We have all been victims of Cyberstalking, at some or other stage during the “Internet Rage” . We may even have checked up on old friends, ex boyfriends etc, all within reason! We felt compelled to share the article below with you, as we ourselves have become “victims” of a Cyberstalker in the form of an ex-employee! We all remember vividly and with horror how this staff member used to hack into other people’s bank accounts, hack into their emails and read them without the person knowing, check out their facebook page and sit back with great satisfaction with the knowledge that she knew everything about them, yet they had no clue they were in fact the victim of “Cyberstalking” – a very dangerous game indeed!

There are steps that can be taken, and one needs to act and tread very carefully to catch these people out and put a stop to it once and for all! Not only is it creepy to Cyberstalk, but it is indeed a very sad individual who cannot let go of past relationships, past friendships as well as past associations! These people need to seek help for themselves to overcome this addiction, and if you are anyone know of anyone out there “Cyberstalking”, we urge you to urge them to seek help!


Cyberstalking is now more common than physical harassment, according to new figures due to be released next week, with many victims finding themselves pursued by complete strangers as well as acquaintances online.

The first study of its kind to look at the extent and effect of Cyberstalking, taking in social networking sites, email and mobile phones, has revealed the profile of perpetrators to be radically different from those who pursue victims face-to-face. Victims surveyed by Echo, at BU, reported that their harassers were more likely to be someone already known to them.

Another major finding was that nearly 40% of Cyberstalking victims are men. Past studies have identified women as much more at risk from face-to-face stalking.

Most of the victims surveyed were aged 20 to 39, although ages ranged from 14 to 74, with teenagers reporting social networking sites as the environment in which they were most likely to be harassed.

“There have been threats to kill. They give the impression that they know where their victims live and can get at them physically. There is a lot of damage to or loss of reputation, people being compromised by false allegations. I spoke to a teacher who was followed through chat rooms and the net by someone claiming to have met him through a child porn site. He had a very supportive head but it went on for several years. He never found out who or what their intention was.”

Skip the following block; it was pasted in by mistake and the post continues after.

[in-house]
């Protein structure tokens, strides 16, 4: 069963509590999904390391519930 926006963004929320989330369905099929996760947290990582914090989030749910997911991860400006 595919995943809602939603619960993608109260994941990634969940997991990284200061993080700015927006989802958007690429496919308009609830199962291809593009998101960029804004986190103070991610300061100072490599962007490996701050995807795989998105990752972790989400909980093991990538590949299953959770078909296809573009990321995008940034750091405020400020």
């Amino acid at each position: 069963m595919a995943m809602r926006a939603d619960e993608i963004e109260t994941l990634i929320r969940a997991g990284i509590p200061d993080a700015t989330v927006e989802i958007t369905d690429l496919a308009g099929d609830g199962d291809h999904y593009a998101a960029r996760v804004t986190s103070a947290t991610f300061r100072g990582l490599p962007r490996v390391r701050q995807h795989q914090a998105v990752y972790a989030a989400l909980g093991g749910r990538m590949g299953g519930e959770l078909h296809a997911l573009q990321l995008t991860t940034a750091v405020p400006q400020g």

The pattern of harassment is different between male and female victims, with men targeted by strangers more than women. Around 37% of men were stalked by a stranger, compared with 23% of women. Only 4% reported being stalked by a former partner, compared with victims of face-to-face stalking, where around half are former partners and friends.

The largest category of all victims where the perpetrator was a stranger did not know where they had come from, how they were targeted and never found out who pursued them.. One in five said the offender targeted them via social networking sites and 16% via blogging forums. Only 4% came from online dating.

250 victims were interviewed through a questionnaire, and it is clear that a third of all victims reported clinically recognised symptoms of PTSD, men and women often reacted differently. “For women the fear is of physical violence to themselves and then to their families or children. For men, they are afraid of damage to their reputation.

“The population who harass online are different to the population already understood as harassers by the police and the legislators, so the risks are unclear.”

The British Crime Survey 2006 estimates up to 5 million people experience stalking each year, but there are no official statistics on the percentage Cyberstalked.

Last week MPs called for an overhaul in the laws governing such crimes, so that both stalking and Cyberstalking is legally defined. The Protection from Harassment Act 1997, the law most used to deal with stalking, has not been updated since the explosion of social media, and does not include online stalking.

At the launch of a parliamentary campaign on the issue, most victims reported that they were unable to get the police to take it seriously; that police found it extremely difficult to gather evidence or were met with a lack of understanding of how best to use the law.

A report by the National Stalking Helpline, due out next week, National Stalking Awareness Week, is expected to reveal that more than half of all calls to the helpline are those who have been harassed online or by mobile phone.

A well known expert in the Internet Industry, said that areas such as stalking through social networking sites and the use of the internet to damage reputations were poorly understood by police and not properly defined in law. It is often difficult to get information from internet service providers and proving attribution can be difficult as stalkers have multiple untraceable means of accessing the internet.

He has called for a change in the law to “catch up with technology”. He said: “There needs to be training for police and probation into the nature of stalking, the nature of stalking behaviour and how to investigate, particularly internet crimes.”


Report – as soon as you are concerned contact your local police.

Evidence – gather evidence including times and means of stalking. Save any texts, emails, Facebook messages, screenshots

You should then assist police AND report to the network provider/ISP/Facebook. The service providers may not be able or willing to help, but you must log the complaint.

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